Biochar is widely used, porous carbonaceous material for the purification of water/wastewater and the remediation of contaminated soil [13]. Biochar is mainly obtained via pyrolysis of organic biomass under anoxic conditions [46]. With the development of slash-and-char technology, the pyrolysis of biomass is more extensively used for the production of biochar and bioenergy. Biochar represents a promising alternative to activated carbon due to the low cost [79]. The purification of soil and water depends on several properties of biochar such as surface area (SA), the abundance and type of functional groups on the surface and pore volume (PV) [1012]. All these properties vary with the pyrolysis temperature, so the pyrolysis procedure should be optimized to obtain the appropriate biochar.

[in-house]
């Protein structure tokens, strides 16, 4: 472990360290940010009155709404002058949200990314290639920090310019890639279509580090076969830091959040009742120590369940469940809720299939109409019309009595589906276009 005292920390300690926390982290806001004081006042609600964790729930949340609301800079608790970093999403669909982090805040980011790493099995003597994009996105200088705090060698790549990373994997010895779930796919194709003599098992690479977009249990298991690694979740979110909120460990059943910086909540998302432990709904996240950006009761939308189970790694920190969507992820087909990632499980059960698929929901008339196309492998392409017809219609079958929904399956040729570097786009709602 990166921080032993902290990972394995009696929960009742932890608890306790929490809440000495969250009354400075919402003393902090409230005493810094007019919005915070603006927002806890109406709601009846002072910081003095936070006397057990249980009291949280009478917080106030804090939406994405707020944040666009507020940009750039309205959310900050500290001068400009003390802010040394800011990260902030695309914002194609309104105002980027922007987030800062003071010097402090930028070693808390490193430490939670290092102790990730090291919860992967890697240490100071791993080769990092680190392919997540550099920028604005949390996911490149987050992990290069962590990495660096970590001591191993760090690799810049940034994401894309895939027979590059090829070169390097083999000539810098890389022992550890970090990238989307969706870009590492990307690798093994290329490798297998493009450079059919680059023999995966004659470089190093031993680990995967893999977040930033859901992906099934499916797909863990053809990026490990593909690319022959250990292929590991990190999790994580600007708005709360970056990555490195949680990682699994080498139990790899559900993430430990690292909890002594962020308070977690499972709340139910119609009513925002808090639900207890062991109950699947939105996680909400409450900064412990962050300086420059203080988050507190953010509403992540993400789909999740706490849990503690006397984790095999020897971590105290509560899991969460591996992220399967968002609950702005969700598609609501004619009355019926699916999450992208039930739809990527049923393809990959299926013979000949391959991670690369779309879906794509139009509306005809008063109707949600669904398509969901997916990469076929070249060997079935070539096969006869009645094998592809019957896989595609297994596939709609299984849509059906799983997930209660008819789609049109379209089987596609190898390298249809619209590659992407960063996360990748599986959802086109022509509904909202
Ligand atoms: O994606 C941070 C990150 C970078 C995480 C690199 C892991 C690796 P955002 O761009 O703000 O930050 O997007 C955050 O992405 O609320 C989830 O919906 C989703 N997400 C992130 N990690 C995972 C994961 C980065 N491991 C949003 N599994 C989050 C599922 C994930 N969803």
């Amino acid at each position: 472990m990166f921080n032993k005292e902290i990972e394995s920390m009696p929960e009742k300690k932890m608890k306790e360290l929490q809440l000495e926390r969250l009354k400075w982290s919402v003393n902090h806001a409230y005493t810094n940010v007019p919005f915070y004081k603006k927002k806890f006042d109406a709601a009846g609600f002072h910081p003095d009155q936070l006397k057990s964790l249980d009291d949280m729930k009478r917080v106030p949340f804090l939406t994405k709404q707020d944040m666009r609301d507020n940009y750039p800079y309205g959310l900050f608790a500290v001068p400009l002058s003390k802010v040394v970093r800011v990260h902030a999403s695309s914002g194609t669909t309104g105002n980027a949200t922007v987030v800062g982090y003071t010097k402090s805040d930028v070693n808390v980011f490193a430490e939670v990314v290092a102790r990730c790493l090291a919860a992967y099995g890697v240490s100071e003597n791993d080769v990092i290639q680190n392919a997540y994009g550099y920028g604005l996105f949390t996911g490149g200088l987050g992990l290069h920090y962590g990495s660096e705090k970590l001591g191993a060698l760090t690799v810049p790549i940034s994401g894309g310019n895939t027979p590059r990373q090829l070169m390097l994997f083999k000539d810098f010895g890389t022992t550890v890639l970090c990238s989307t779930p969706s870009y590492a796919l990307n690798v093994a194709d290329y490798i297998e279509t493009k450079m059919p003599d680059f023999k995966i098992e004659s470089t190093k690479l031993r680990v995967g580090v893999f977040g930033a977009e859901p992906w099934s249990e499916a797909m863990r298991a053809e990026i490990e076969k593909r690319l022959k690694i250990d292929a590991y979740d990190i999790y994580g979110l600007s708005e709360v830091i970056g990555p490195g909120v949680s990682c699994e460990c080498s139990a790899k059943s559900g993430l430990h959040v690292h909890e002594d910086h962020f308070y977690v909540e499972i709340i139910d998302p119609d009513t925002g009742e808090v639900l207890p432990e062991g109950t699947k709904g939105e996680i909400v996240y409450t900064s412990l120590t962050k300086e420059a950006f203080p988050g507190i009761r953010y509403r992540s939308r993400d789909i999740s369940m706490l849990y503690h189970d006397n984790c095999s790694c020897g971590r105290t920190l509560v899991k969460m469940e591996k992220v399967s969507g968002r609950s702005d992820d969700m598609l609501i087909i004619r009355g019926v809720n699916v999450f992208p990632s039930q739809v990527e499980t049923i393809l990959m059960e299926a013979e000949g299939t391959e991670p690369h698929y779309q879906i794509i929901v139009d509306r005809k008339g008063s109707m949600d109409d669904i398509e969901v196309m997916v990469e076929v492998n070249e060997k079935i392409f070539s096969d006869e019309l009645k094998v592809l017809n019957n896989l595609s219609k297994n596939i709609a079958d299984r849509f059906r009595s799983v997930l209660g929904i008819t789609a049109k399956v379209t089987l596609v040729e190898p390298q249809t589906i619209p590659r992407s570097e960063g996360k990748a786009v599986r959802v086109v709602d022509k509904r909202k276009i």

The comparative advantages of biochar are good adsorption properties toward pollutants [13], low price, and excellent availability. The binding energy between the biochar and pollutant depends on the chemical nature of both compounds. The adsorption capacity of biochar and the affinity for pollutants can be strongly affected by incorporating organic functional groups on the surface and/or inside the pores [1416]. Therefore, it is very important to explore the mechanisms by which environmentally relevant pollutants such as metal ions and organic compounds are removed by biochar.